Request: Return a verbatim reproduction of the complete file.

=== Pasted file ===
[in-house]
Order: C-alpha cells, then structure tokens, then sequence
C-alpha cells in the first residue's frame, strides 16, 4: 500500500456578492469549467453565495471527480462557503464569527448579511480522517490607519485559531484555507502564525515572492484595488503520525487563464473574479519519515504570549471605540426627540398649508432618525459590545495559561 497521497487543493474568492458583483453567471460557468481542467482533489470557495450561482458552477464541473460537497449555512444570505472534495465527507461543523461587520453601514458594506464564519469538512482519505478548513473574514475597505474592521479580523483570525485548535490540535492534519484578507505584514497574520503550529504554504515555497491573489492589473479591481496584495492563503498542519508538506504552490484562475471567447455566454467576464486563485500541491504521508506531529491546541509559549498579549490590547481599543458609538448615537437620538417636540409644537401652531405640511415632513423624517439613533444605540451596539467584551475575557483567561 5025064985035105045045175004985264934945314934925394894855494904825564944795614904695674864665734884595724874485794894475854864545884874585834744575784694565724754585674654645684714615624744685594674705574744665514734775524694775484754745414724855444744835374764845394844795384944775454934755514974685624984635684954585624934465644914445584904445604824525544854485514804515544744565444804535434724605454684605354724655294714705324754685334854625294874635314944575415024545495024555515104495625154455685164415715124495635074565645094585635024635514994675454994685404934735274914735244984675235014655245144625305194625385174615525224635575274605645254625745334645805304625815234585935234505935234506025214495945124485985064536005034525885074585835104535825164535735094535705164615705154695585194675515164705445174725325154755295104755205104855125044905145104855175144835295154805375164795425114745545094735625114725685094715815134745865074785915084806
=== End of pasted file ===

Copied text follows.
[in-house]
Order: C-alpha cells, then structure tokens, then sequence
C-alpha cells in the first residue's frame, strides 16, 4: 500500500456578492469549467453565495471527480462557503464569527448579511480522517490607519485559531484555507502564525515572492484595488503520525487563464473574479519519515504570549471605540426627540398649508432618525459590545495559561 497521497487543493474568492458583483453567471460557468481542467482533489470557495450561482458552477464541473460537497449555512444570505472534495465527507461543523461587520453601514458594506464564519469538512482519505478548513473574514475597505474592521479580523483570525485548535490540535492534519484578507505584514497574520503550529504554504515555497491573489492589473479591481496584495492563503498542519508538506504552490484562475471567447455566454467576464486563485500541491504521508506531529491546541509559549498579549490590547481599543458609538448615537437620538417636540409644537401652531405640511415632513423624517439613533444605540451596539467584551475575557483567561 5025064985035105045045175004985264934945314934925394894855494904825564944795614904695674864665734884595724874485794894475854864545884874585834744575784694565724754585674654645684714615624744685594674705574744665514734775524694775484754745414724855444744835374764845394844795384944775454934755514974685624984635684954585624934465644914445584904445604824525544854485514804515544744565444804535434724605454684605354724655294714705324754685334854625294874635314944575415024545495024555515104495625154455685164415715124495635074565645094585635024635514994675454994685404934735274914735244984675235014655245144625305194625385174615525224635575274605645254625745334645805304625815234585935234505935234506025214495945124485985064536005034525885074585835104535825164535735094535705164615705154695585194675515164705445174725325154755295104755205104855125044905145104855175144835295154805375164795425114745545094735625114725685094715815134745865074785915084806